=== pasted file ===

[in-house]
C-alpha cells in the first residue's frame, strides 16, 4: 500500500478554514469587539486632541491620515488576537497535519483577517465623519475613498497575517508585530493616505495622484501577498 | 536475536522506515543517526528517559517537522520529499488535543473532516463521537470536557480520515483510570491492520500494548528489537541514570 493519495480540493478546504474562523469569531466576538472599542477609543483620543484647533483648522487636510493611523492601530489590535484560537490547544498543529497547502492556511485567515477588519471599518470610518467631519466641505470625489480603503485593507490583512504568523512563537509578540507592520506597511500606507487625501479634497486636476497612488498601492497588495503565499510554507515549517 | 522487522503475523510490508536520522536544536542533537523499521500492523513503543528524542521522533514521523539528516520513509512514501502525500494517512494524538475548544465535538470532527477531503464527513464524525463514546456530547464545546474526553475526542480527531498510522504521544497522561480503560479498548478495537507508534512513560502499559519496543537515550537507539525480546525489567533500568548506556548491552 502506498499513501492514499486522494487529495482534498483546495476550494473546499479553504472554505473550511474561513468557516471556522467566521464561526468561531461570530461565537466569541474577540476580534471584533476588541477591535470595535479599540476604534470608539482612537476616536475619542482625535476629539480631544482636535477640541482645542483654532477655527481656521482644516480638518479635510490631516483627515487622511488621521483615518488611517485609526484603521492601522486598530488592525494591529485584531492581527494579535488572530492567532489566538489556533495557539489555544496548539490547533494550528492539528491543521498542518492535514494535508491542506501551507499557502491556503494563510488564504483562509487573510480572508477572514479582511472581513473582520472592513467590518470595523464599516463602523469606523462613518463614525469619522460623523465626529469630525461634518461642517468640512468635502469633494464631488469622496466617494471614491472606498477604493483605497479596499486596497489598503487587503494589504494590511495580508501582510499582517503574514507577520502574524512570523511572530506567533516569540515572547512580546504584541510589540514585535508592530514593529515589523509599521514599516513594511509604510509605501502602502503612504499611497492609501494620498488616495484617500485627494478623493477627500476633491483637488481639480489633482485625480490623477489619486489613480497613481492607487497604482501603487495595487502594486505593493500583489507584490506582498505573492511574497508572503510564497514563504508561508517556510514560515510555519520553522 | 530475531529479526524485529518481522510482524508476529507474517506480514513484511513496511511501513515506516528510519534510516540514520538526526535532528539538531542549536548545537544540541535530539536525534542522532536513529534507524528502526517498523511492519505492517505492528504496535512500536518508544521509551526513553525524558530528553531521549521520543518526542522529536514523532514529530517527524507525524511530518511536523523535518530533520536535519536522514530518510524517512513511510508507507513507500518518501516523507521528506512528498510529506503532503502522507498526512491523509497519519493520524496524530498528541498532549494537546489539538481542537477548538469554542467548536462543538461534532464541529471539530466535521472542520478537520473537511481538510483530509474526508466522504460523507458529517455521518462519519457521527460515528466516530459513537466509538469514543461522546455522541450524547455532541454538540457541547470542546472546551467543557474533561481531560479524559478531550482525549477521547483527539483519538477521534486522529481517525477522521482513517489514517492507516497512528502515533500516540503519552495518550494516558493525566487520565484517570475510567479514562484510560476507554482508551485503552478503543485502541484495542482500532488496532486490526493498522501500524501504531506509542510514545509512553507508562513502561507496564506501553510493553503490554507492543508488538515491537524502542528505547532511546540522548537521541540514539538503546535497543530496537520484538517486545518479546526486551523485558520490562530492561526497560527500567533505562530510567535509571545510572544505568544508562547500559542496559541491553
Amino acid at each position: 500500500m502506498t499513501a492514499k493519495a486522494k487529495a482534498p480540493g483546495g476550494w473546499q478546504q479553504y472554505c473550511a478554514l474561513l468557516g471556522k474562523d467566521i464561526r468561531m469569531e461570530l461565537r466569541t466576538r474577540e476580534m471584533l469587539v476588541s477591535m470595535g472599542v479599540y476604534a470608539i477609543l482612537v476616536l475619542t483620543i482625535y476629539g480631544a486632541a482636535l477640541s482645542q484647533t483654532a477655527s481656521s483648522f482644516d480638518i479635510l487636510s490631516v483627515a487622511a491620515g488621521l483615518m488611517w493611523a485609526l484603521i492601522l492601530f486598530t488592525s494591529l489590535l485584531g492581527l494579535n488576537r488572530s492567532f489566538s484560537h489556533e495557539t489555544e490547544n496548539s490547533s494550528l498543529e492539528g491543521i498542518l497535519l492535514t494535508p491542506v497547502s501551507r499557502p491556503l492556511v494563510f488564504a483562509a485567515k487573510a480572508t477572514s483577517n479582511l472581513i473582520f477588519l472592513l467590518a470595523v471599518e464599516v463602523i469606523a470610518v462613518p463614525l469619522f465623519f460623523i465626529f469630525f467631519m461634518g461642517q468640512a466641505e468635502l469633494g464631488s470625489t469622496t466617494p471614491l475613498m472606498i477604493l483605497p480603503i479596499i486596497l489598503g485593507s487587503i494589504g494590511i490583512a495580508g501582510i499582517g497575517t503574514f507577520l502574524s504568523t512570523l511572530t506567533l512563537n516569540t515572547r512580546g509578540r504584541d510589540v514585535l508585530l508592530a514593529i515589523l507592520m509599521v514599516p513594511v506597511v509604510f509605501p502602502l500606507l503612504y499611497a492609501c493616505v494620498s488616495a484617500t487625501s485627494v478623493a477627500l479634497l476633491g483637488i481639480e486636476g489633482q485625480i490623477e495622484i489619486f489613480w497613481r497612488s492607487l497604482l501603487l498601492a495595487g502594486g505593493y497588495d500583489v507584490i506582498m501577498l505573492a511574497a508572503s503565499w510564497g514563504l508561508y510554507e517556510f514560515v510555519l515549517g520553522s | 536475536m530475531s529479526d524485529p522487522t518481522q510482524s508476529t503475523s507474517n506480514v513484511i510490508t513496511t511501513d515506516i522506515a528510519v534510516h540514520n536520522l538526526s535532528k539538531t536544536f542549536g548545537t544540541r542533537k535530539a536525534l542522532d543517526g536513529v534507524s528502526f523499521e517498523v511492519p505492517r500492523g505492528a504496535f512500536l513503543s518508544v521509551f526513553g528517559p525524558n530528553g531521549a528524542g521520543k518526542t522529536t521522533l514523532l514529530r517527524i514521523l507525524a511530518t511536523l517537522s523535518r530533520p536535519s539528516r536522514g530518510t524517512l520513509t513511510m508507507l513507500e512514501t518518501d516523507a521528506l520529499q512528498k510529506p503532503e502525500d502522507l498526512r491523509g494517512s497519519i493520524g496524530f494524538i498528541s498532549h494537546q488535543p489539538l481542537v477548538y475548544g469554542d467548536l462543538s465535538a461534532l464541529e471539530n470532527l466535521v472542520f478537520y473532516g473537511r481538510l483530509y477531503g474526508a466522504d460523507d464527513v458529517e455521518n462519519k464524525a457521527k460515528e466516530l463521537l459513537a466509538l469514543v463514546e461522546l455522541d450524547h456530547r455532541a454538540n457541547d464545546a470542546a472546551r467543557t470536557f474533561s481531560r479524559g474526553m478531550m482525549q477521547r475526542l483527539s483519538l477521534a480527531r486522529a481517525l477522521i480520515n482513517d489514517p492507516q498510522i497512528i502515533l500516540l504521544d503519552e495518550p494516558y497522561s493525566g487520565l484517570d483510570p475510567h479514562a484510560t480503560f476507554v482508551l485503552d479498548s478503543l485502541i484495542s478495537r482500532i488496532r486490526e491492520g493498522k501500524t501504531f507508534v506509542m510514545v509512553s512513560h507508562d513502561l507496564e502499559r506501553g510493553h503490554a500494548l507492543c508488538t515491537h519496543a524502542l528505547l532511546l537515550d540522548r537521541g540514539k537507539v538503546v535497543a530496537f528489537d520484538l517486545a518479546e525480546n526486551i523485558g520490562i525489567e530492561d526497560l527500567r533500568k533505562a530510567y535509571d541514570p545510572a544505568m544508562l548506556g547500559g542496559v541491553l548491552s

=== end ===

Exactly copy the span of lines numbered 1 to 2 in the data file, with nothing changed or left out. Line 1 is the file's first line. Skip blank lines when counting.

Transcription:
[in-house]
C-alpha cells in the first residue's frame, strides 16, 4: 500500500478554514469587539486632541491620515488576537497535519483577517465623519475613498497575517508585530493616505495622484501577498 | 536475536522506515543517526528517559517537522520529499488535543473532516463521537470536557480520515483510570491492520500494548528489537541514570 493519495480540493478546504474562523469569531466576538472599542477609543483620543484647533483648522487636510493611523492601530489590535484560537490547544498543529497547502492556511485567515477588519471599518470610518467631519466641505470625489480603503485593507490583512504568523512563537509578540507592520506597511500606507487625501479634497486636476497612488498601492497588495503565499510554507515549517 | 522487522503475523510490508536520522536544536542533537523499521500492523513503543528524542521522533514521523539528516520513509512514501502525500494517512494524538475548544465535538470532527477531503464527513464524525463514546456530547464545546474526553475526542480527531498510522504521544497522561480503560479498548478495537507508534512513560502499559519496543537515550537507539525480546525489567533500568548506556548491552 502506498499513501492514499486522494487529495482534498483546495476550494473546499479553504472554505473550511474561513468557516471556522467566521464561526468561531461570530461565537466569541474577540476580534471584533476588541477591535470595535479599540476604534470608539482612537476616536475619542482625535476629539480631544482636535477640541482645542483654532477655527481656521482644516480638518479635510490631516483627515487622511488621521483615518488611517485609526484603521492601522486598530488592525494591529485584531492581527494579535488572530492567532489566538489556533495557539489555544496548539490547533494550528492539528491543521498542518492535514494535508491542506501551507499557502491556503494563510488564504483562509487573510480572508477572514479582511472581513473582520472592513467590518470595523464599516463602523469606523462613518463614525469619522460623523465626529469630525461634518461642517468640512468635502469633494464631488469622496466617494471614491472606498477604493483605497479596499486596497489598503487587503494589504494590511495580508501582510499582517503574514507577520502574524512570523511572530506567533516569540515572547512580546504584541510589540514585535508592530514593529515589523509599521514599516513594511509604510509605501502602502503612504499611497492609501494620498488616495484617500485627494478623493477627500476633491483637488481639480489633482485625480490623477489619486489613480497613481492607487497604482501603487495595487502594486505593493500583489507584490506582498505573492511574497508572503510564497514563504508561508517556510514560515510555519520553522 | 530475531529479526524485529518481522510482524508476529507474517506480514513484511513496511511501513515506516528510519534510516540514520538526526535532528539538531542549536548545537544540541535530539536525534542522532536513529534507524528502526517498523511492519505492517505492528504496535512500536518508544521509551526513553525524558530528553531521549521520543518526542522529536514523532514529530517527524507525524511530518511536523523535518530533520536535519536522514530518510524517512513511510508507507513507500518518501516523507521528506512528498510529506503532503502522507498526512491523509497519519493520524496524530498528541498532549494537546489539538481542537477548538469554542467548536462543538461534532464541529471539530466535521472542520478537520473537511481538510483530509474526508466522504460523507458529517455521518462519519457521527460515528466516530459513537466509538469514543461522546455522541450524547455532541454538540457541547470542546472546551467543557474533561481531560479524559478531550482525549477521547483527539483519538477521534486522529481517525477522521482513517489514517492507516497512528502515533500516540503519552495518550494516558493525566487520565484517570475510567479514562484510560476507554482508551485503552478503543485502541484495542482500532488496532486490526493498522501500524501504531506509542510514545509512553507508562513502561507496564506501553510493553503490554507492543508488538515491537524502542528505547532511546540522548537521541540514539538503546535497543530496537520484538517486545518479546526486551523485558520490562530492561526497560527500567533505562530510567535509571545510572544505568544508562547500559542496559541491553